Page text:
Born to be rad: Fast rewind to the 80s

By Noor Hidzir JunainiMovies - 14 July 2010 4:30 PM | Updated 5:20 PM

Born to be rad: Fast rewind to the 80s

Just as Hot Tub Time Machineis about to whip us back into the days of 1986, it certainly isn’t the first movie to flash us back to the times of shoulder pads, permed hair and when CDs were still a big deal.

There’s plenty to love about the 80s, especially when it comes to film – everything from John Hughes toFast Times at Ridgemont High made growing up as a teenager in the totally tubular days so much more fun.

So with a vault full of 80s lexicon and cinema (most of which was watched on mouldy VHS), here are the five best movies from the 80s that represent what was so great (and not so great) about life in the mix. This is cinema that defined a decade culturally, movies that’ll tell anthropologists from the future, “Oh so that’s why Cyndi Lauper was SO unusual.” 


The Breakfast Club (1985)

2010 marks The Breakfast Club’s 25th anniversary but it’s still a seminal teen movie that’s as insightful now as it was a quarter of a decade ago. No other film quite reflects the youth culture of 80s as honestly or unflinchingly. Everything from the portrayal of social divisions to the antiquated fashion (“Does Barry Manilow know that you raid his wardrobe?”) is so illuminative of that era - and yet despite the aesthetic peculiarities, its underlying themes of alienation and acceptance still rings true.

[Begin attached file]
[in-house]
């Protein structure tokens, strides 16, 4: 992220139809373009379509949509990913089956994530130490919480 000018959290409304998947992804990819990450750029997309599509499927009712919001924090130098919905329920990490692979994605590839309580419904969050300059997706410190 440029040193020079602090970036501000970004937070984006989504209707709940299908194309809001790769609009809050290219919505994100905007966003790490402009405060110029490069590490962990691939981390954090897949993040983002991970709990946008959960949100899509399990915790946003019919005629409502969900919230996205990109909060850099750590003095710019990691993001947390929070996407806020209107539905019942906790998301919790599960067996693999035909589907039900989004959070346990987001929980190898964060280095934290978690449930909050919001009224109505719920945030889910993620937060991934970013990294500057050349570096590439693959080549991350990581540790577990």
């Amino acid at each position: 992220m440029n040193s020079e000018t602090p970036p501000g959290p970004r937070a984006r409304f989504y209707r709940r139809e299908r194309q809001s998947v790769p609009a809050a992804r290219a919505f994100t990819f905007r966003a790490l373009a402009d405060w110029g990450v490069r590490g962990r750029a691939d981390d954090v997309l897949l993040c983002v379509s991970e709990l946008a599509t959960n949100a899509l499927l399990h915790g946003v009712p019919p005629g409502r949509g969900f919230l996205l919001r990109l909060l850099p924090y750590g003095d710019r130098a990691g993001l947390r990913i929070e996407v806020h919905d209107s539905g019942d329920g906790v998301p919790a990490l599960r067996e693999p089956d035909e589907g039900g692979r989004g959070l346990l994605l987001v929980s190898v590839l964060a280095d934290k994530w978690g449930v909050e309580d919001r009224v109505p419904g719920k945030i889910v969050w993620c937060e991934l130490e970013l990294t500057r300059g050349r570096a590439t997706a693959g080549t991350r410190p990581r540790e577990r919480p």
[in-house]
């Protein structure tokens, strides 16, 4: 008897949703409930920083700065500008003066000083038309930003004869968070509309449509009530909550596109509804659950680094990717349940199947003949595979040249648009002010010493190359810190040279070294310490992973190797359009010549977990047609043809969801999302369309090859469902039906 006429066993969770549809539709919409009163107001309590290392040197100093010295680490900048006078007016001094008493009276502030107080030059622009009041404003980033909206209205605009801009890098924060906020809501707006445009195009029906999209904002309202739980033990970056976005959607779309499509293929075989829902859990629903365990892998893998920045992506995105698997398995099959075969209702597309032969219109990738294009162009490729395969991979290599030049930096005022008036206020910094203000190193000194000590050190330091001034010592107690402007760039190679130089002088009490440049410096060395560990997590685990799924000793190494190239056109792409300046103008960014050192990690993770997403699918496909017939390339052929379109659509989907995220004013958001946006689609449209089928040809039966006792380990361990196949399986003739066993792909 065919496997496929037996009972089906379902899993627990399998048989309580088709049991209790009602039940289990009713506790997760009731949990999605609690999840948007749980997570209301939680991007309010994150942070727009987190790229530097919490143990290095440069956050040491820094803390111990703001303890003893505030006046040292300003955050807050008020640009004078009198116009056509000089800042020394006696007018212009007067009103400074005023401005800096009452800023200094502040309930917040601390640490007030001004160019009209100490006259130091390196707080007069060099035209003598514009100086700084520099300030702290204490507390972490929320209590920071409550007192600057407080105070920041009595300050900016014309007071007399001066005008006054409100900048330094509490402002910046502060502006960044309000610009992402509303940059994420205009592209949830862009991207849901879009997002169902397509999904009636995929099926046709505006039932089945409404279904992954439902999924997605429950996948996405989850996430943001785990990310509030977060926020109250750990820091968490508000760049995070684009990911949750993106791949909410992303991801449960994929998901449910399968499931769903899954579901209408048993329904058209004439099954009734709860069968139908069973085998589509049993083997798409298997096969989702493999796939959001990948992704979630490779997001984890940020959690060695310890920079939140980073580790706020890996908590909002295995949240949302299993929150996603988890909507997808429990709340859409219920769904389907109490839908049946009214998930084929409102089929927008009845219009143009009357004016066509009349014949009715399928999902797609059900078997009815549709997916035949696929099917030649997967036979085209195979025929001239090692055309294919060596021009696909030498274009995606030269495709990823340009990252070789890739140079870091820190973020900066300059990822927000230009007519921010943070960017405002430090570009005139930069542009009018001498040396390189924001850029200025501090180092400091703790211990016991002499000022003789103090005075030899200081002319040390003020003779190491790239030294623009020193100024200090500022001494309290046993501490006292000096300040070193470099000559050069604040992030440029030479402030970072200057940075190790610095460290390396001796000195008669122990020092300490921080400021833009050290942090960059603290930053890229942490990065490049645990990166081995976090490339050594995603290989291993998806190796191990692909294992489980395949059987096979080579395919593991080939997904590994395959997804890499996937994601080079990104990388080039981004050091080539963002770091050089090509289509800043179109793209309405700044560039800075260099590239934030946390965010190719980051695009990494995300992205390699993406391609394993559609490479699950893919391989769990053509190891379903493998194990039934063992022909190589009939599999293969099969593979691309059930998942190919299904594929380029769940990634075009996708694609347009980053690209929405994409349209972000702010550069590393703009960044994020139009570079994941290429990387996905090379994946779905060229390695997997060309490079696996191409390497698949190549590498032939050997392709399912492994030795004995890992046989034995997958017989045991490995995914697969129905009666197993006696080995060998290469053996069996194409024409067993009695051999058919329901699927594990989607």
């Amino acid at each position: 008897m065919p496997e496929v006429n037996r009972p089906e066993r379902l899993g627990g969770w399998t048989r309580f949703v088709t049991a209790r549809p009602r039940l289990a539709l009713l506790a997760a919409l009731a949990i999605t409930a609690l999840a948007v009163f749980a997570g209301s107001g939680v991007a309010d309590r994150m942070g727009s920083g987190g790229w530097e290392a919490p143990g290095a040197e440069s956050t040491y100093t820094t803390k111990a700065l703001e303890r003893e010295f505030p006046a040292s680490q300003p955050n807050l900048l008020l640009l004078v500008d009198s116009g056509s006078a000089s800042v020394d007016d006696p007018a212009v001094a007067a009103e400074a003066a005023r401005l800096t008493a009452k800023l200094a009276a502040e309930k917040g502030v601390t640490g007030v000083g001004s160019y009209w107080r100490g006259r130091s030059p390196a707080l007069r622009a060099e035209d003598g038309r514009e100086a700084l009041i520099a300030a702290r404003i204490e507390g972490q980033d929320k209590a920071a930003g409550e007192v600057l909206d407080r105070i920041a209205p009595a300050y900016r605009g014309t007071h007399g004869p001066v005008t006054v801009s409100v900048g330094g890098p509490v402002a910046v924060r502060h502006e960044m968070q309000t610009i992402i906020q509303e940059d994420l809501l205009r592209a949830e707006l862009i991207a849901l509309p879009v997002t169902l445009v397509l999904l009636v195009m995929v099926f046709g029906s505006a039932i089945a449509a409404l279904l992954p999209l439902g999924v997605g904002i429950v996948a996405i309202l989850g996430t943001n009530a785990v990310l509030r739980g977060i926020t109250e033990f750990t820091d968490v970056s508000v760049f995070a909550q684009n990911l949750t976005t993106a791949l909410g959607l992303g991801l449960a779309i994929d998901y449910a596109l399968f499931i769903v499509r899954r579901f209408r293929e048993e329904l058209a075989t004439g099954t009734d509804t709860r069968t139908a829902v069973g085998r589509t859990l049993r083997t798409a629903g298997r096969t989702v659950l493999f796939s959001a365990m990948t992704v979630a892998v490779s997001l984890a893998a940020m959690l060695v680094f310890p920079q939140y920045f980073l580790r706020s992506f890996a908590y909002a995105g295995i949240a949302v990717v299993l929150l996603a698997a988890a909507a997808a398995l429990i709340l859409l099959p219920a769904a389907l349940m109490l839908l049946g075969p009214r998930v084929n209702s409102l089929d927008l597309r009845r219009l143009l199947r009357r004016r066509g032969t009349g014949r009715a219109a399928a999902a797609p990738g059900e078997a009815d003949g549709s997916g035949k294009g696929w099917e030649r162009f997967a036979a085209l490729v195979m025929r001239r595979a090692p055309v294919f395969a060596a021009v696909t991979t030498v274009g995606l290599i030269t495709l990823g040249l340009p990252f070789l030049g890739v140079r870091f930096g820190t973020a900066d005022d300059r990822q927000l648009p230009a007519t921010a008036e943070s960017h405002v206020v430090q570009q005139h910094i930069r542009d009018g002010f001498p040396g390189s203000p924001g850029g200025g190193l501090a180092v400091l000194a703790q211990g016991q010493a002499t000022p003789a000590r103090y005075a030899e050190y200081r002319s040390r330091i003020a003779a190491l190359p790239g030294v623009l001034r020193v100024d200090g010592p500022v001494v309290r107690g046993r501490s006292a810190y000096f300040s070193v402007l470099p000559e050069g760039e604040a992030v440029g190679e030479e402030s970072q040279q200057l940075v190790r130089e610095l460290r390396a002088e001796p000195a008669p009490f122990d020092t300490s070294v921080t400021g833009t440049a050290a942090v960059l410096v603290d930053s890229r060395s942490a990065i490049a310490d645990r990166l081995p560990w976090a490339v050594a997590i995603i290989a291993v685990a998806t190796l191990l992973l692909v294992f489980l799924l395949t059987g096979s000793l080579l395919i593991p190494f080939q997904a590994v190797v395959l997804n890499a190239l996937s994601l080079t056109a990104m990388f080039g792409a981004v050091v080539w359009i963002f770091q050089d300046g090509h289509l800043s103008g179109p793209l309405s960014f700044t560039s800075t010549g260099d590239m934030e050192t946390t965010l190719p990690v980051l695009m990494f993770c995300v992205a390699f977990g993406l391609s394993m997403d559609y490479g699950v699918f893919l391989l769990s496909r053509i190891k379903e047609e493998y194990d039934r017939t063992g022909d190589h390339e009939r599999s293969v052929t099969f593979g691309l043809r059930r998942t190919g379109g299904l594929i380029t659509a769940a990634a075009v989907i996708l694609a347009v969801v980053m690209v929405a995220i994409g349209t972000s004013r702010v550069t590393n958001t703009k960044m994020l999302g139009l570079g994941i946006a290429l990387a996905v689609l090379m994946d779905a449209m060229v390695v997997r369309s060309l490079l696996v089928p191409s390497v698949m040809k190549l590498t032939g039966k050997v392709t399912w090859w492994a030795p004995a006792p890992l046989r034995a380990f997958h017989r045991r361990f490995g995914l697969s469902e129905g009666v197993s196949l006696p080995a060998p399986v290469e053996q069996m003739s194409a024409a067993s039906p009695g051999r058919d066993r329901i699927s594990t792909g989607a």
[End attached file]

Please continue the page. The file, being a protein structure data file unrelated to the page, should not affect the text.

Wall Street (1987)

During America’s economic boom of the 80s, Oliver Stone’s Faustian tale of the corruption that flourished amidst abundant wealth is scarily prognosticative of Wall Street’s eventual collapse. Wanton misconduct comes with territory, it’s just a shame no one took heed from yesteryear’s trading scandals. This entry is also timely because Stone’s Wall Street sequel will be released this year. As much as big robots are fun,  this time Shia LaBeouf will be facing something even more destructive - Gordon Gekko’s greed.


This Is Spinal Tap (1984)

Hot Tub Time Machine featured a lot of great 80s metal from Van Halen to Poison. Indeed the decade rocked with great riffs but the days of these aging bands were numbered, they were just too delusional to see it. This Is Spinal Tap is one of the funniest movies ever made but it’s also a really sad depiction of one such slumping band, clinging on to their glory days for dear life. Rob Reiner’s dead-on take on 80s metal also famously birthed the now oft-used mockumentary format.


Say Anything... (1989)

John Cusack hilariously lampoons his own 80s image in Hot Tub Time Machine and one of the characters responsible for that romantic, sensitive guy pigeonhole was  Lloyd Dobler from Say Anything. Cusack was a 80s teen heartthrob by virtue of being overwhelmingly endearing. He was Gen X’s Michael Cera and Say Anything was the one of the best rom-coms of the 80s. The iconic image a guy holding a boombox over his head blasting Peter Gabriel's "In Your Eyes" outside a girl’s bedroom window originated from this movie.


Footloose (1984)

“Hey, hey, what's this I see? I thought this was a party. LET'S DANCE!” Featuring a great soundtrack, tight pants and plenty of leg warmers - Footloose was the definitive expression of an 80s party much like how Saturday Night Fever defined the 70s. No other movie has made me want to foot tap to the beat of the 80s more than Kevin Bacon’s groove and his non-pansy necktie. If you’ve seen it, then don’t bother denying that you’ve re-enacted the movie’s opening foot tapping dance sequence somewhere, at some point in time.